BACKGROUND: The serotonin transporter (5-HTT) plays a critical role in the regulation of serotonin neurotransmission and has been implicated in the pathophysiology of major depression. In a previous positron emission tomography study, we found no difference in brain 5-HTT binding between unmedicated recovered depressed patients and healthy controls. AIM: This study aims to assess brain 5-HTT binding in a group of unmedicated acutely depressed patients in comparison to healthy controls. METHODS: We studied 5-HTT binding using [(11)C]DASB in conjunction with positron emission tomography in 12 medication-free depressed patients with a mean duration of illness of about 1 year and 24 healthy controls. RESULTS: The depressed patients had lowered 5-HTT binding in several brain regions including brain stem, thalamus, caudate, putamen, anterior cingulate cortex and frontal cortex. CONCLUSIONS: These results suggest that diminished availability of the 5-HTT in the brain may be a state marker of acute depression. Alternatively, low 5-HTT binding may delineate a group of depressed patients with a poor long-term prognosis.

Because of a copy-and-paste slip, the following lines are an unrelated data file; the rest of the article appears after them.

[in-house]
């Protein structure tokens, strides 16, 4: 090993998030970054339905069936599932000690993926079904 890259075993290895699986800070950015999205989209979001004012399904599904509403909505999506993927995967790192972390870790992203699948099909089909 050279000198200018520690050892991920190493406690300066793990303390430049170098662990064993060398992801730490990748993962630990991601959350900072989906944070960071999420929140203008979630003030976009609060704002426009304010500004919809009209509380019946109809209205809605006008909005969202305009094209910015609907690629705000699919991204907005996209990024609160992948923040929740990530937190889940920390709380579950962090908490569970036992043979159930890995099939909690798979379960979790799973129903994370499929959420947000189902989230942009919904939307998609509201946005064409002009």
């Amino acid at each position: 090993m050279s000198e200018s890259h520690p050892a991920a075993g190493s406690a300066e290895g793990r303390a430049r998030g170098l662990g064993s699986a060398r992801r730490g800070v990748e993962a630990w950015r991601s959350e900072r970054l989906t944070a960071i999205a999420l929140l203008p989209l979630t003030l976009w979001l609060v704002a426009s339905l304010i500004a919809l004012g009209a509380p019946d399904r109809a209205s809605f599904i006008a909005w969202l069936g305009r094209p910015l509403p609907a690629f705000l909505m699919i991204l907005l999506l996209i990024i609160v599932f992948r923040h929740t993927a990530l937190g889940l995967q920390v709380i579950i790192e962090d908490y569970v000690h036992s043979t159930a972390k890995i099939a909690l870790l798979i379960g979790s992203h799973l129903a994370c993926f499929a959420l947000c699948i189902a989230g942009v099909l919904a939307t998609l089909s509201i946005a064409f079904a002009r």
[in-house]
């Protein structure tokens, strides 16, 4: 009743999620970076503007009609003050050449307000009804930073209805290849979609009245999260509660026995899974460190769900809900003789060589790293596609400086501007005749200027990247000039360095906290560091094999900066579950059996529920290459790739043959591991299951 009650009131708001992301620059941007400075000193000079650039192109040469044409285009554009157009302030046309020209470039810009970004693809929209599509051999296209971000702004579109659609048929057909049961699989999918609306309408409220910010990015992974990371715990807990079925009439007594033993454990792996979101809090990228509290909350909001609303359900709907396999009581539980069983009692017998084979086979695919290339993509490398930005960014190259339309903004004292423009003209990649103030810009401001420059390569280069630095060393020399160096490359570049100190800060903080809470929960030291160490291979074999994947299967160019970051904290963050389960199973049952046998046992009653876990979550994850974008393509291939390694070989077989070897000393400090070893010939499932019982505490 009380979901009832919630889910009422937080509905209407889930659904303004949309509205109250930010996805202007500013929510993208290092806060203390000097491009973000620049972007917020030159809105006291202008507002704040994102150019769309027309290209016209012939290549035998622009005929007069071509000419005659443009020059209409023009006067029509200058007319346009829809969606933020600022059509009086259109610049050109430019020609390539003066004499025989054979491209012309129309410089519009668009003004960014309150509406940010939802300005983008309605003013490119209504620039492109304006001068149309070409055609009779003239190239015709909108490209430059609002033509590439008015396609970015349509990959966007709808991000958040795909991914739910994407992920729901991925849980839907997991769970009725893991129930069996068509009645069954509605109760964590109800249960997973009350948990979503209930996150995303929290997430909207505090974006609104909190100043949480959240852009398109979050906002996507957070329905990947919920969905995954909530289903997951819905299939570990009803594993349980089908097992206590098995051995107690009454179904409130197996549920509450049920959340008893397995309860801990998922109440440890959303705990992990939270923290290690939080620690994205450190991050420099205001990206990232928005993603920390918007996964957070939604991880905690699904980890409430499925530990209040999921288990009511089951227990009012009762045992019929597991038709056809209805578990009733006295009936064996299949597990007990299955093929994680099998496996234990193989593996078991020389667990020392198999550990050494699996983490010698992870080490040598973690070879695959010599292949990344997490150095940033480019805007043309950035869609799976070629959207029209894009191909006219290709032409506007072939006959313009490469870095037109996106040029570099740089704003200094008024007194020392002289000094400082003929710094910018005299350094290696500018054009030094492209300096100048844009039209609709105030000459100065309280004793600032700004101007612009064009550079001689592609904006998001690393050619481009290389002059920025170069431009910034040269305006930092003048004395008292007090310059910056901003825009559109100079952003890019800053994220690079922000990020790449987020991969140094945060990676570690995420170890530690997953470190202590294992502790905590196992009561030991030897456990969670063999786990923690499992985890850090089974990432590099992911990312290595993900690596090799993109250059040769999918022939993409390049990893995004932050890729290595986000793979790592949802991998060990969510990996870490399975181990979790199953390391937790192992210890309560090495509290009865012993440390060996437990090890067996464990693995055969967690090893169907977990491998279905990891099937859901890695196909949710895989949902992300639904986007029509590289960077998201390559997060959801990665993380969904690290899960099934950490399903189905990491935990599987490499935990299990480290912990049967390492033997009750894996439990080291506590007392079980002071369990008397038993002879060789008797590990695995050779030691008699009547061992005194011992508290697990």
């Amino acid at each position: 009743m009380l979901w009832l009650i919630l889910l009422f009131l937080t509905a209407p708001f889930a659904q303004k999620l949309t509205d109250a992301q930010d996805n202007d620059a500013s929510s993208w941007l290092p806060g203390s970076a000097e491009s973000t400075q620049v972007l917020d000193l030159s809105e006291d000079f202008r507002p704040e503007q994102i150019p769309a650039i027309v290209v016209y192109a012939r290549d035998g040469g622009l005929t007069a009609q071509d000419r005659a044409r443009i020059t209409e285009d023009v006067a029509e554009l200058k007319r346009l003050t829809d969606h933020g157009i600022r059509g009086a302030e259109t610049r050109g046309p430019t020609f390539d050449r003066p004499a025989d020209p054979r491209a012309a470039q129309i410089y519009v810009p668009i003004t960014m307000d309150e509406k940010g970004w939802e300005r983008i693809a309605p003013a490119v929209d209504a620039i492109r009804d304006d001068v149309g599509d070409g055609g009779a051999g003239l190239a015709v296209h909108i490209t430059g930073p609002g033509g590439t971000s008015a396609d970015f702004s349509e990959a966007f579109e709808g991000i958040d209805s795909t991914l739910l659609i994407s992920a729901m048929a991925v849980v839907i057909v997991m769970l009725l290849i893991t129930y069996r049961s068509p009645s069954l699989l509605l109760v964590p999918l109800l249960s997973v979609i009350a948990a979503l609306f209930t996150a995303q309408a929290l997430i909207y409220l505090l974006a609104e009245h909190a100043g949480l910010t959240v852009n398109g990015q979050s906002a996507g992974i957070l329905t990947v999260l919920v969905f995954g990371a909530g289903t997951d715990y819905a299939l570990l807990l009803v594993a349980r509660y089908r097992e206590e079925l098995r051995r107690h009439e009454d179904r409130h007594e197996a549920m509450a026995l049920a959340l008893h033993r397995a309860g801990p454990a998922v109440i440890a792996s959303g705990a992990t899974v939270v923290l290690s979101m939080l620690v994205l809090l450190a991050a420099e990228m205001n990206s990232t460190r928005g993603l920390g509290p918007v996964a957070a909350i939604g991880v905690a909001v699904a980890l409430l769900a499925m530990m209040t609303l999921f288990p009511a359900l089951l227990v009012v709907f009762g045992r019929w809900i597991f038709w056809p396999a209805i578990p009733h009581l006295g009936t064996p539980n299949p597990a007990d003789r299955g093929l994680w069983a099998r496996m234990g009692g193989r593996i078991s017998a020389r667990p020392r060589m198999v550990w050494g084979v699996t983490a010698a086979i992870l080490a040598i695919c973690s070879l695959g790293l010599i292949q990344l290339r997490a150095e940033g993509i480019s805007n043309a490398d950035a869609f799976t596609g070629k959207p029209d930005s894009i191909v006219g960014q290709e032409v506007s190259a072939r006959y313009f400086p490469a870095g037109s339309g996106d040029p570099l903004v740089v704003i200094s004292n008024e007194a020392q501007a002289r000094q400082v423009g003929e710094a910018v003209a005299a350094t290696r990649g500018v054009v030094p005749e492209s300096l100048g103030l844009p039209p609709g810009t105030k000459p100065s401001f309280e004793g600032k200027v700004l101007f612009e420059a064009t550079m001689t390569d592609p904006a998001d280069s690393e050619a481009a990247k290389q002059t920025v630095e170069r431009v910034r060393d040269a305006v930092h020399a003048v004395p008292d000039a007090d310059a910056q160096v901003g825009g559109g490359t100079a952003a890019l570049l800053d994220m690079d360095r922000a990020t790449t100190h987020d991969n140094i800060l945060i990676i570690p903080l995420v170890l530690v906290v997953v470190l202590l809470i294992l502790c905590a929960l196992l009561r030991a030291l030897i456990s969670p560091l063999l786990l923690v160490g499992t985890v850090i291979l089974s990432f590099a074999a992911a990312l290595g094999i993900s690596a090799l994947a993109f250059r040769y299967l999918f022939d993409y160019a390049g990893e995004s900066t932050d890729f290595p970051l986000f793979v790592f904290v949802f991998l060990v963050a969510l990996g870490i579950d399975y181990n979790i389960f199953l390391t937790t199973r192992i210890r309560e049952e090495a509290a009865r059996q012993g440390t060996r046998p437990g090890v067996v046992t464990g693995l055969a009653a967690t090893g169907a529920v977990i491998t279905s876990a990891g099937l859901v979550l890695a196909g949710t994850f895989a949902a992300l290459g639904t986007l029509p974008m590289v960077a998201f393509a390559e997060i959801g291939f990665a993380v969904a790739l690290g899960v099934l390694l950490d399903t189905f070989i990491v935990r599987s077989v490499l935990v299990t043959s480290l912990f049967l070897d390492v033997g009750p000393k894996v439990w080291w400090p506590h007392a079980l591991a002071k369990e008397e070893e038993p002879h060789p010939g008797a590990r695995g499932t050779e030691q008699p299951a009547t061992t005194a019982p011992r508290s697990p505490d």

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Adult, Aniline Compounds, Brain, Case-Control Studies, Depressive Disorder, Major, Humans, Male, Middle Aged, Positron-Emission Tomography, Prognosis, Protein Binding, Serotonin Plasma Membrane Transport Proteins, Sulfides